The water in the Mekong delta is very low at the moment, so some of the small canals were impossible to navigate. We had to cut our trip short and instead rented some bikes to explore the river banks with their small villages spread out. As the river is being used for much of the heavy transportation, between the houses and villages on the banks only small pathways are used.
While those are impossible to navigate for cars, they are perfect for bikes, scooters and pedestrians. Some of the little 2 feet wide bridges without rails were quite adventurous to cross on bikes. One of the local stores served us fresh fruit an tea.
Some of us had never tried jackfruit. The less smelly sister of Durian. One is advised to eat it without smelling it. Esther has tried it seveal times but does not like the rubbery consistency, Chris does not mind. But we both are not fond of the smell. Jack fruits grow everywhere here to an impressive size of over a foot big.
After some exercise biking, we were put on a smaller boat to see how rice paper, and puff rice are being made. Rice paper is used in the Vietnamese style spring rolls and needs to be dipped in water before being soft enough to be eaten. It starts out as a hard, translucent disk . Turns out is is just rice flower and water that gets spread very thinly across a piece of cloth stretched across a steam basin, heated by the rice hulls left over from the rice mill. This is a cheap source of heat. The thin, crepe like rice paper get steam cooked in about 3 minutes and gets carefully taken off and laid out to dry for several hours before being cut into sellable shapes. In contrast, the rice puff is made in a big wok filled with hot black Mekong river sand.
The sand is used to transfer the heat more quickly than the wok alone. The rice is then filled into the wok and stirred around. We were all amazed how quickly the rice started to pop with this heat. thousands of little rice explosions happened in a matter of a few seconds. The whole mixture of sand, puff rice and rice shells is then put through a sieve where first the and drops out, being heaviest, then the rice shells an whats left in the sieve are only the white puffs. Pretty impressive to watch! we all had a taste before those get manufactured into rice crackers and rice candy.
What we gladly passed on was to try the snake wine though. Just seeing a small snake and a scorpio floating in a bottle of wine …. no thank you!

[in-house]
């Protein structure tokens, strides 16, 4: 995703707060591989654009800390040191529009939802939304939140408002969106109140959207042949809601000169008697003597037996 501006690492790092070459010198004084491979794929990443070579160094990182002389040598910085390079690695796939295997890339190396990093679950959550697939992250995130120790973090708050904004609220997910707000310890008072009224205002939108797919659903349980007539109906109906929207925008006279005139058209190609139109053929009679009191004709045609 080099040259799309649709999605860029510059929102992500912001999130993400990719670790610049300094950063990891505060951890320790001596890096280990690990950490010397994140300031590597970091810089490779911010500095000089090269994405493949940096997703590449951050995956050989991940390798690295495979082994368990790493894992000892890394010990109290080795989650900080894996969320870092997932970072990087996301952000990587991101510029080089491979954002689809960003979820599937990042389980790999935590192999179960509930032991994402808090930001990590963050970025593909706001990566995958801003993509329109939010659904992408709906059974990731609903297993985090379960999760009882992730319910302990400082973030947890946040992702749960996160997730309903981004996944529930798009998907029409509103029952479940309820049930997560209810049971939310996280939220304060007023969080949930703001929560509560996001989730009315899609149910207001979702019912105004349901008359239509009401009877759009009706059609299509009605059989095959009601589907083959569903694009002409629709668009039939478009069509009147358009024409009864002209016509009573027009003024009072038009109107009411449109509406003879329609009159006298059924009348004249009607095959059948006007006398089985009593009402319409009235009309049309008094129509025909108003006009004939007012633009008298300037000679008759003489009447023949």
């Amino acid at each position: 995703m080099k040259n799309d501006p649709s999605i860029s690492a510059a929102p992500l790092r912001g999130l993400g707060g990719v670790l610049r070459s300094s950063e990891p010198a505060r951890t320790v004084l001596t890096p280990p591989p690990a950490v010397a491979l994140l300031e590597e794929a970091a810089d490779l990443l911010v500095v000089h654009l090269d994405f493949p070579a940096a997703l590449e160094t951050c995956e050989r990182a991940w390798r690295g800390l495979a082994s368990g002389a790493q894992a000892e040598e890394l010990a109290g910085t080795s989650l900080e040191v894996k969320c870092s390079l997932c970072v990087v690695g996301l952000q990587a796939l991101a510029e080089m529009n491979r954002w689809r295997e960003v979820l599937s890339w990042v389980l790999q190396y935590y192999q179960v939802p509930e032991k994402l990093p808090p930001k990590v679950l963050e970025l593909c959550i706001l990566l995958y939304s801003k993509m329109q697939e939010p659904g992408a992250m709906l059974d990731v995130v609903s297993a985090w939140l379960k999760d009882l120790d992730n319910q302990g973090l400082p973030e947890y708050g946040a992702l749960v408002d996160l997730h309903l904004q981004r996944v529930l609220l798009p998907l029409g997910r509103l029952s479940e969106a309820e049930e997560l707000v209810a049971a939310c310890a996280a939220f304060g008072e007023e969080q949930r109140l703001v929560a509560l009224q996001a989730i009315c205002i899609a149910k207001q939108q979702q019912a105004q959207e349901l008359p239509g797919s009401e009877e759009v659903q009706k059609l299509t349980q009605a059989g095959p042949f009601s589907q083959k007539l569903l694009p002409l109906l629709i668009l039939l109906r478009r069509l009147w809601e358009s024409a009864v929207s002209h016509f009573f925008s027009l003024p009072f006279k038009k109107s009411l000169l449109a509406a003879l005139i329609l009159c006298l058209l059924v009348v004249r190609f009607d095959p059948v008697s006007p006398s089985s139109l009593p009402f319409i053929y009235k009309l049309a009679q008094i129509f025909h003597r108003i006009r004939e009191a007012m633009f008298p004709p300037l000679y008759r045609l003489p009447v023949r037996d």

Back on the boat we had another delicious lunch, only to find out that our small cosy group of eight guests on board was to be history and we had 17 other passengers boarding early afternoon. Most of them belonged to a large Israeli family, but also some Italians and Americans. The boat feels crowded now.
We spent a leisurely time on the upper deck, while the new arrival were walking yet another village. At around six PM we had the most beautiful red sunset, setting a spectacular scenery, when the crew came up onto the top deck and started to fold down the railings and asked us to move to the lower two of the top decks. We were wondering what was happening.
Turns out we were going under a bridge that was just high enough for us to float under. The top deck was less than 20 cm from that bridge! it was quite spectacular to watch. Certainly a different Christmas eve than usual. Were it not for us all wearing silly reindeer antler ornaments , we would not have felt it’s Christmas eve.
Opposite to Chris, Esther found the food quite delicious, and after connecting with family through Signal videocalls, we had a good nights sleep as all mornings here start early. Breakfast at 7 AM…
After a short night, we headed down to our traditional Vietnamese breakfast of rice noodle soup and fruit. We were scheduled to be picked up by a shuttle bus in Saigon along with other guests that were booked on a Mekong delta cruise with us. We were curious and a bit weary. Three days on a boat could be totally fun with the right people and totally awful with the wrong ones…
Turns out that we were lucky again and so we were heading to Cần Thơ on the Mekong river together with three other couples. One German couple, one from Austria and one from Canada. All easy going and all non complainers. Phew!
After a three hour car ride through the countryside we finally arrived at our boat. It is a converted rice cargo ship, beautifully refurbished with lots of wood. It only has 12 cabins for a maximum of 24 passengers. That’s all. And it turns out that we are the only passengers. eight people on a boat for 24, yeah! what a luxury! tourism is definitively not back to pre pandemic levels here…
We have a lovely and spacey cabin, a cosy ensuite bathroom, even an air condition unit that’s not too loud.
After boarding and depositing our luggage in the cabin, we noticed that we started our journey. Wanting to see this great river delta from the top deck, we were immediately noticing a deceleration of our life. The river calm, the few boats, the gentle glide, all made us forget what day of the week it is.
We watched the scenery glide by. Big boats that barely float above the waterline, carrying mountains of heavy cargo.
Small boats that carry everything from coconuts to car spare parts. And even smaller boats used for shopping trips. All mingling on the same majestic river avoiding colisions with a quiet grace.